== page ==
S-033188, which is being developed by Shionogi, is a small molecule inhibitor of the cap-dependent endonuclease with a novel mechanism of action. It showed “excellent” in vitro and in vivo antiviral activity against both A and B viruses, and it is active against both H5N1 and H7N9 avian influenza viruses, according to Simon Portsmouth, MD, medical director of Shionogi. The drug is being studied as a single, one-time oral dosing regimen for the treatment of influenza.

CAPSTONE-1 is a multicenter, randomized, double blind, placebo- and active-controlled study of more than 1,400 otherwise healthy patients aged 12 to 64 years who were diagnosed with symptomatic, uncomplicated influenza. Patients aged 20 to 64 years were randomly assigned to receive either a single oral administration of 40 mg or 80 mg of S-033188, depending on body weight; placebo; or 75 mg of oseltamivir twice a day for 5 days. Patients aged 12 to 19 years were randomly assigned to receive either a single dose of S-033188 or placebo. The study’s primary endpoint was time to the alleviation of influenza symptoms (TTAS). The researchers also monitored changes from baseline in virus titer, time to cessation of viral shedding, and time to resolution of fever and a return to pre-influenza health status.

Portsmouth and colleagues found that the median TTAS was significantly shorter in the S-033188 group compared with placebo — 53.7 hours vs. 80.2 hours (P < .0001). TTAS was similar between the S-033188 and oseltamivir groups.

Results also showed that patients who received S-033188 had significantly greater reductions since baseline in viral titer at all time points except for day 3, when compared with oseltamivir, and day 5, when compared with placebo.

The time to resolution of fever — a “more objective endpoint,” Portsmouth said — was 24.5 hours for S-033188 and 42 hours for placebo, a difference of 17.5 hours (P < .0001).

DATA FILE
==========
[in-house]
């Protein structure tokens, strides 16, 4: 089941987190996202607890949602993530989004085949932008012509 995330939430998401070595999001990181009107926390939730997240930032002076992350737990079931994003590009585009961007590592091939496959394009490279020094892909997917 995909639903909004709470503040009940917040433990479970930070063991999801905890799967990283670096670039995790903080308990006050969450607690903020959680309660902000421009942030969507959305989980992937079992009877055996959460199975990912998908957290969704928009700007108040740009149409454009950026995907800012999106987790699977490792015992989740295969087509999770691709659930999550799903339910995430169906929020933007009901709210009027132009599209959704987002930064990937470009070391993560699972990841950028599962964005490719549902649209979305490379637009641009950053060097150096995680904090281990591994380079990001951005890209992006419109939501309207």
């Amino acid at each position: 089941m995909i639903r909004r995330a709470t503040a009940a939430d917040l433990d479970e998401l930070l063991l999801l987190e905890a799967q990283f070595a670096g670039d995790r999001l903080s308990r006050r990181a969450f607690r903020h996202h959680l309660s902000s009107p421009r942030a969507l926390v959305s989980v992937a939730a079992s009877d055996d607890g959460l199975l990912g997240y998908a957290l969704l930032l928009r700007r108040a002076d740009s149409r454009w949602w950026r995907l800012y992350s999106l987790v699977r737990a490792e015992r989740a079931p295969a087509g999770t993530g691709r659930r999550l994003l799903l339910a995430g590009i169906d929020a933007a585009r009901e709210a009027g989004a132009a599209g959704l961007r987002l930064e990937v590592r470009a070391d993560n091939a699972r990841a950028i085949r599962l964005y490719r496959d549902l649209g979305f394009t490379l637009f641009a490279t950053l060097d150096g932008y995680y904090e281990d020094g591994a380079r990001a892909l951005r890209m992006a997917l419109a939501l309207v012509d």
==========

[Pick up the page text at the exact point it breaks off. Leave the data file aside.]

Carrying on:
The median time to the cessation of viral shedding was 24 hours in patients treated with S-033188, 72 hours in patients treated with oseltamivir (P < .0001) and 96 hours in those who received placebo (P < .0001).

The time to return to a pre-influenza health status, which is one of the more important endpoints, Portsmouth noted, was 129.2 hours in patients who received S-033188 and 168.8 hours in patients in the placebo arm — a difference of almost 40 hours — but this finding was not statistically significant.

S-033188 was generally well-tolerated, researchers said, with a lower overall incidence of treatment-emergent adverse events (20.7%) compared with oseltamivir (24.8%) and placebo (24.6%).

“This is a new and effective antiviral drug, and the development program is ongoing,” Portsmouth concluded.

The international nonproprietary name of S-033188 is baloxavir marboxil. – by John Schoen

Reference:

Portsmouth S, et al. Abstract LB-2 Presented at: IDWeek; Oct. 4-8, 2017; San Diego.

Disclosures: The authors are employed by Shionogi.

    Perspective
    Photo of Andrew Pavia

    Andrew T. Pavia

    We have not had a new class of antiviral for influenza in almost 20 years, and we desperately need one. The drugs we have are at risk of developing resistance — we have seen that before. Having a whole new class is very exciting. This is the first phase 3 study, and it suggests that it would not have made it this far in development if there was not an impressive clinical benefit. We will need more studies, and they will have to be done in U.S. patients but hopefully, in the next 2 to 3 years, we will have a drug that we can use for drug-resistant influenza — perhaps a better drug than the ones we have now. More importantly, this would be something we can use if there was a pandemic that involved neuraminidase inhibitor resistance.

    • Andrew T. Pavia, MD
    • George and Esther Gross Presidential Professor
      Chief, division of pediatric diseases
      University of Utah

    Disclosures: Pavia reports no relevant financial disclosures.